Binance CEO Changpeng Zhao and his cryptocurrency exchange have taken a significant step by jointly filing a motion requesting the dismissal of a lawsuit filed against them by the United States Securities and Exchange Commission (SEC).
In a submission made on September 21 to the United States District Court, both Binance Holdings and Changpeng Zhao argued that the SEC’s actions had gone beyond their legal authority in this lawsuit.
Their extensive 60-page petition strongly argued that the SEC had failed to establish clear guidelines for the cryptocurrency industry before initiating legal proceedings against the exchange. Consequently, they claimed that the SEC was attempting to retroactively impose its regulatory control over cryptocurrency, even for transactions dating as far back as July 2017, a time when the SEC had not yet provided any public guidance on cryptocurrencies.
The legal team representing Binance and Zhao maintained that the SEC’s lawsuit lacked a solid foundation in existing securities laws.
Furthermore, Binance’s legal team asserted that the SEC had misinterpreted securities laws in their application to cryptocurrency assets. This suggests that the regulator was distorting the language of these laws to expand its regulatory authority over the crypto industry.
In addition to the motion filed by Binance and Changpeng Zhao, Binance’s American branch, Binance.US, also submitted a separate 56-page filing on the same day, seeking the dismissal of the charges brought against it by the SEC.
It’s important to note that the SEC had initiated a lawsuit against Binance and its affiliates on June 5, alleging that Binance had engaged in the sale of unregistered securities and had been operating unlawfully in the United States.
This legal action by the SEC followed a similar lawsuit by the Commodity Futures Trading Commission (CFTC), which had sued Binance three months earlier, citing the exchange’s failure to register with the CFTC and violations of its regulations.
Moving on to a different topic, an executive from the cryptocurrency exchange Binance disclosed during a public hearing with the European Banking Authority (EBA) that the platform has plans to remove stablecoins from the European market by June 2024.
Marina Parthuisot, who serves as the head of legal for Binance France, explained that since no stablecoin projects have received regulatory approval yet, Binance is inclined towards delisting all stablecoins in Europe by June 30. She pointed out that this decision could have a significant impact on the European market, especially when compared to the broader global cryptocurrency market.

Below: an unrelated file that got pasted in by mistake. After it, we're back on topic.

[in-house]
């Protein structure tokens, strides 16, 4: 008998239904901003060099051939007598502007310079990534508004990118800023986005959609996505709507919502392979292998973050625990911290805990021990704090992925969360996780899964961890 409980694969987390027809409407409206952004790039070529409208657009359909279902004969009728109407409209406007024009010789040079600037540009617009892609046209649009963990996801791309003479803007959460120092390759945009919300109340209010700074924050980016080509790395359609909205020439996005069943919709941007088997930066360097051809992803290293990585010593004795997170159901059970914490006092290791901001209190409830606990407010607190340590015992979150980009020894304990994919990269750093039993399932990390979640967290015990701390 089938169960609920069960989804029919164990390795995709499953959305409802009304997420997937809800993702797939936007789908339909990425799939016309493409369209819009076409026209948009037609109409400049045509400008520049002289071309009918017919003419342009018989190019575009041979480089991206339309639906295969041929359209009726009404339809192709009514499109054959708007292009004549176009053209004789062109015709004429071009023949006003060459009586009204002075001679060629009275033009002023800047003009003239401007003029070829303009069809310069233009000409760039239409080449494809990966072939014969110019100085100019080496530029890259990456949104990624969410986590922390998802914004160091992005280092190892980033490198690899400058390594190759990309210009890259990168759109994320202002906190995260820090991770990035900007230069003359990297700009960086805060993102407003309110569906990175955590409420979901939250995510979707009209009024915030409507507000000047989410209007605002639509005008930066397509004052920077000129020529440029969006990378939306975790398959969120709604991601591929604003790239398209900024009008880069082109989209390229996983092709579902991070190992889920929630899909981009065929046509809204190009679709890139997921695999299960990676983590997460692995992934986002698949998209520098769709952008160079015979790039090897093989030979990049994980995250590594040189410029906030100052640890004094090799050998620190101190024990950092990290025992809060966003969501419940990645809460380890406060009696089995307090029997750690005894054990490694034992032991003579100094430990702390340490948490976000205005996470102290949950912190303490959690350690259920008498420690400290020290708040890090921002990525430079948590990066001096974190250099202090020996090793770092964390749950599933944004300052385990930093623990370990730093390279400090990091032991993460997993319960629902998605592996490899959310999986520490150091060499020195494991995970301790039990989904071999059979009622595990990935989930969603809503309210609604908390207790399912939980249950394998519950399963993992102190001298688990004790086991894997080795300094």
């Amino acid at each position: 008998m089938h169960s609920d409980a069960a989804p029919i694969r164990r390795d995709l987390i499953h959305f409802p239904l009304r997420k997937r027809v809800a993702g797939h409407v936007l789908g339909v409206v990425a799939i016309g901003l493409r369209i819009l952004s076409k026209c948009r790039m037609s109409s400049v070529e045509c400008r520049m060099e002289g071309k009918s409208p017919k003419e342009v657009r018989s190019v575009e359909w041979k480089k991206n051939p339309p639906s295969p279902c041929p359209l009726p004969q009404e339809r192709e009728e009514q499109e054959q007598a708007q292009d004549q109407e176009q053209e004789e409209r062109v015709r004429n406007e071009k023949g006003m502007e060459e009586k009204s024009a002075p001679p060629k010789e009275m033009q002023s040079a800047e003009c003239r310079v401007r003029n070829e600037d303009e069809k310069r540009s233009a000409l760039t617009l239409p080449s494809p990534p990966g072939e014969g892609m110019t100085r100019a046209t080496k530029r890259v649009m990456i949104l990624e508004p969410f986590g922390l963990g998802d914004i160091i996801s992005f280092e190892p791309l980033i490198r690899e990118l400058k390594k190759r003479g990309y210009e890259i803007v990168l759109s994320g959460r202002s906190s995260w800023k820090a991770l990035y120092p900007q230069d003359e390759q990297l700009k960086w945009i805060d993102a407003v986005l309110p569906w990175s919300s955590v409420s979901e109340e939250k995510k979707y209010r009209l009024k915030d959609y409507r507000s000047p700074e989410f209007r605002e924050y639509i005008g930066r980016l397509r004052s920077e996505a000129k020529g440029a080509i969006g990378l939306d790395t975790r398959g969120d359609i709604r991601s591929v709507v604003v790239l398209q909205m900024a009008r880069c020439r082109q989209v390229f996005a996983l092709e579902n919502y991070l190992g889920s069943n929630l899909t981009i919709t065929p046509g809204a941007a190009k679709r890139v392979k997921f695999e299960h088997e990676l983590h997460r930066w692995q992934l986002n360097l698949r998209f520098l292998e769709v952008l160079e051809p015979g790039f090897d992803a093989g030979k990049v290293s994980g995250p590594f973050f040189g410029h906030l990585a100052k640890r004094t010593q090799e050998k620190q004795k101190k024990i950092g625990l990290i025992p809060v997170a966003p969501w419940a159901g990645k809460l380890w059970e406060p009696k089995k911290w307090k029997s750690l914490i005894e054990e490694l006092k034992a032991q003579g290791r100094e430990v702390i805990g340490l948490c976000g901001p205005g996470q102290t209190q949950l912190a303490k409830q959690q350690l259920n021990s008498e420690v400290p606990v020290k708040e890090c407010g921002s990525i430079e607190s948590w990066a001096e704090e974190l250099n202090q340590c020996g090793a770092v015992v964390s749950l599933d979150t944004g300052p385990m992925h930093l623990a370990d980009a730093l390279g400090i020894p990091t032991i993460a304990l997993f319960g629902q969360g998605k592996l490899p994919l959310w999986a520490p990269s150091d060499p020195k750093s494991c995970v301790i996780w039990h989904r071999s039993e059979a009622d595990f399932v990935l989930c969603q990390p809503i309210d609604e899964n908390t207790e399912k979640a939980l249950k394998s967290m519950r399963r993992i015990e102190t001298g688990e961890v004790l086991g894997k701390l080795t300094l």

These statements come after the introduction of Europe’s significant cryptocurrency regulation, the Markets in Crypto-Assets (MiCA) law, which was passed earlier in the year in June. Provisions related to stablecoins within this legislation are scheduled to become effective one year later, in June 2024.
Elizabeth Noble, a team leader for MiCA at the EBA, responded to Parthuisot’s statements, clarifying that there are no transitional arrangements for stablecoin tokens, and the rules will start to apply at the end of June next year.
It’s worth noting that Binance has previously reversed decisions regarding asset delisting. On June 26, the exchange changed its decision to delist privacy coins in Europe, citing a revision of its operations to align with European Union standards and considering feedback from its community and various projects.
Regarding stablecoins, legal experts monitoring developments around the new EU legislation had commented in July that the stablecoin transaction cap imposed by MiCA could potentially hinder crypto adoption. MiCA introduces a cap of $216 million on stablecoins, including those with Tether (USDT) and USD Coin (USDC) tickers.
In response to these developments, Binance CEO Changpeng Zhao clarified on social media on September 21 that a previous comment had been taken out of context. He affirmed that Binance has plans to launch EUR and other stablecoins in fully compliant ways, indicating their readiness to meet regulatory requirements. Zhao had previously expressed optimism about MiCA, emphasizing the exciting opportunities it presents for compliant businesses in Europe.